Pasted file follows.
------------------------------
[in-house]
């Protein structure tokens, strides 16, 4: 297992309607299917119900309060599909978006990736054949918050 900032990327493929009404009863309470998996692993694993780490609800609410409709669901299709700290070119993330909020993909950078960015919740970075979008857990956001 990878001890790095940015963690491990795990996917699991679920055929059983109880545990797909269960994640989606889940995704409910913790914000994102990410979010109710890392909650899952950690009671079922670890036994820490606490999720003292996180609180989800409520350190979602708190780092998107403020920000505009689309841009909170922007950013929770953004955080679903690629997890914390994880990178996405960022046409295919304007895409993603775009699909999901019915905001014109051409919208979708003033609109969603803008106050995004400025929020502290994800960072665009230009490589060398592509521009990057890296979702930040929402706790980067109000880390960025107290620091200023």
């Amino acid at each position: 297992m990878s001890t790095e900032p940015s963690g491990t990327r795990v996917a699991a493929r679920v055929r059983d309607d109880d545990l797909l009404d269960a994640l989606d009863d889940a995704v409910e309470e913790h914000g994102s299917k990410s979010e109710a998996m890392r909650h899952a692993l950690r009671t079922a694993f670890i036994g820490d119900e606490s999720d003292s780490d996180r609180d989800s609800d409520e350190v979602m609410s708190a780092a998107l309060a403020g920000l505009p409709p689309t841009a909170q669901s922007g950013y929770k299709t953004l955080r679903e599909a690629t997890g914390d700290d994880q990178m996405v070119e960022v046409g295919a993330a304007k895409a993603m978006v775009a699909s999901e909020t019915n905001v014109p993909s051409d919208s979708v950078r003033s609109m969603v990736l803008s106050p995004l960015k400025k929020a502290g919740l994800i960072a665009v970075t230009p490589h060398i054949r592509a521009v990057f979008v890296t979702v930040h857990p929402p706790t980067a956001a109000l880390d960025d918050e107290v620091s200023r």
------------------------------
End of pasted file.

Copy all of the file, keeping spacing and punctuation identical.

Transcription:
[in-house]
């Protein structure tokens, strides 16, 4: 297992309607299917119900309060599909978006990736054949918050 900032990327493929009404009863309470998996692993694993780490609800609410409709669901299709700290070119993330909020993909950078960015919740970075979008857990956001 990878001890790095940015963690491990795990996917699991679920055929059983109880545990797909269960994640989606889940995704409910913790914000994102990410979010109710890392909650899952950690009671079922670890036994820490606490999720003292996180609180989800409520350190979602708190780092998107403020920000505009689309841009909170922007950013929770953004955080679903690629997890914390994880990178996405960022046409295919304007895409993603775009699909999901019915905001014109051409919208979708003033609109969603803008106050995004400025929020502290994800960072665009230009490589060398592509521009990057890296979702930040929402706790980067109000880390960025107290620091200023």
């Amino acid at each position: 297992m990878s001890t790095e900032p940015s963690g491990t990327r795990v996917a699991a493929r679920v055929r059983d309607d109880d545990l797909l009404d269960a994640l989606d009863d889940a995704v409910e309470e913790h914000g994102s299917k990410s979010e109710a998996m890392r909650h899952a692993l950690r009671t079922a694993f670890i036994g820490d119900e606490s999720d003292s780490d996180r609180d989800s609800d409520e350190v979602m609410s708190a780092a998107l309060a403020g920000l505009p409709p689309t841009a909170q669901s922007g950013y929770k299709t953004l955080r679903e599909a690629t997890g914390d700290d994880q990178m996405v070119e960022v046409g295919a993330a304007k895409a993603m978006v775009a699909s999901e909020t019915n905001v014109p993909s051409d919208s979708v950078r003033s609109m969603v990736l803008s106050p995004l960015k400025k929020a502290g919740l994800i960072a665009v970075t230009p490589h060398i054949r592509a521009v990057f979008v890296t979702v930040h857990p929402p706790t980067a956001a109000l880390d960025d918050e107290v620091s200023r």